THERE was a time, not that long ago, when journalists covering AFL merely wrote stories. They were bit players in the game. However, in the era of social media and personal brands, those covering the game possess personalities almost as big as those playing and administering it. Just ask them.
When Mike Sheahan's print career began 40 years ago, football journalists were reporters, not entertainers or media personalities. Yet as one of the most powerful voices in footy, first at The Age and later at News Limited, he clearly played a part in changing the way we scrutinise the game.
Sheahan retired from print last year. Now the veteran journalist is winning kudos for his modest but enlightening weekly series, Open Mike. Although in essence an intimate question-and-answer session with a contemporary football figure, the show has developed a significant following among AFL insiders.
Guests such as Kevin Sheedy, Steven Baker, Robert Walls, Warren Treadrea and Phil Carman have spoken with remarkable candour regarding past sins, feuds with rivals and, in Sheedy's case, whether they stayed in their role too long.
Sheahan pitched the series to Fox Footy five years ago and the station granted him several one-hour specials with polarising figures such as Andrew Demetriou, Chris Judd and Peter Everitt. Successful interviews with Leigh Matthews and Greg Williams in following years helped the show gain traction.
Having decided to depart News Limited, and with Fox indicating it would revive its Footy channel this year, Sheahan raised the idea of a weekly series.
''They were prepared to indulge me because they needed product,'' he says. The show has regenerated his media career:
''I loved newspapers, but the daily grind was weighing heavily on me.''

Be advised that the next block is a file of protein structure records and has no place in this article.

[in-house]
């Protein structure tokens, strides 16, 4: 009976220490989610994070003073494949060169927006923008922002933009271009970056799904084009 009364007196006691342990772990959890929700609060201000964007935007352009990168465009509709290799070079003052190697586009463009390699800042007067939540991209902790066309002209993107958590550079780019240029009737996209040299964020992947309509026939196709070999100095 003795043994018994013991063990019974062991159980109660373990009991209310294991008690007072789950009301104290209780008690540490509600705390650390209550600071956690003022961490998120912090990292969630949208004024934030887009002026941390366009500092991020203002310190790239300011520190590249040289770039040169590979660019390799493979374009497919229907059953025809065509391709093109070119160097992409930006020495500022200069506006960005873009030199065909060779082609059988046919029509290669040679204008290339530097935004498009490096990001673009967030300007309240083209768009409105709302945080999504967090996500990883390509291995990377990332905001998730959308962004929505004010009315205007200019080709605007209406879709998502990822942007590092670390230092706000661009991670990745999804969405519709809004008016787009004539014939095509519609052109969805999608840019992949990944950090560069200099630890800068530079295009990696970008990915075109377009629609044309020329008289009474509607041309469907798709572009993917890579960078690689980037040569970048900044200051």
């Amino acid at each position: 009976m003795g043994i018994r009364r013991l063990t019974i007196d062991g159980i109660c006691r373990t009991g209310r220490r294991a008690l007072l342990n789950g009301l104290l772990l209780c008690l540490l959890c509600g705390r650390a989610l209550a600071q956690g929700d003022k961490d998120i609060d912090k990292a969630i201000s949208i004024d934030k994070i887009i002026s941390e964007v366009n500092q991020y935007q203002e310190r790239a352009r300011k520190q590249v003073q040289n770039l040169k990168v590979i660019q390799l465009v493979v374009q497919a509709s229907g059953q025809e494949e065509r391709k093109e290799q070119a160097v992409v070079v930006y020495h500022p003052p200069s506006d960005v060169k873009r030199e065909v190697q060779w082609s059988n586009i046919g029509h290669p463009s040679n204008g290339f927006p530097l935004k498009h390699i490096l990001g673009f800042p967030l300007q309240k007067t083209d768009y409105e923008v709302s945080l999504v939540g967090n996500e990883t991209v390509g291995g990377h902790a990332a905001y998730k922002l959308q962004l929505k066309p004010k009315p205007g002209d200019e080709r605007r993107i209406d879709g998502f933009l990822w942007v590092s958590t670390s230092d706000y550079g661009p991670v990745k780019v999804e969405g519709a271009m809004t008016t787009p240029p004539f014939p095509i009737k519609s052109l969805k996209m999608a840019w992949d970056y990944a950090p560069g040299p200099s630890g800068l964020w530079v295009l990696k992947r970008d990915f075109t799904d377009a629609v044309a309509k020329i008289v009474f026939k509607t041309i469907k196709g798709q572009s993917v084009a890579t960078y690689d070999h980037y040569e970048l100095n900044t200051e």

Sheahan approaches each subject personally, with a phone call requesting their participation. A small handful, including Essendon's Tim and Jobe Watson, declined. Certainly the show's subjects appear to arrive on set disarmed and ready to talk frankly about their football life. This week's edition with Robert Walls was no exception.
''I'm not going to badger people to go on,'' he says. ''They won't canvass their experiences if they are being dragged there.''
With Gerard Healy and Paul Roos, Sheahan also forms the trio behind Fox Footy's On the Couch, which also airs on Mondays.
Sheahan has sat on a couch in a television studio and talked about the game with his peers, beginning with Bruce McAvaney on Channel Seven's defunct Talking Footy, each Monday since 1995. After six years of Talking Footy, he and Healy left Seven and began On the Couch at Fox, where they remain 10 years later.
''You can't change that show that much,'' Sheahan says. ''We are a little more analytical and scientific in our preparation, but we fundamentally do the same thing we always have.''
Still, we have to ask: is it strange nobody at the Herald Sun has filled his old slot as chief footy writer?
''I am either irreplaceable, or I was meaningless, or don't need to be replaced,'' he says, chuckling. ''I enjoyed working with most people there. And I enjoyed the profile. But you get to the point where you've had enough.''
Open Mike and On the Couch air on Mondays on Fox Footy.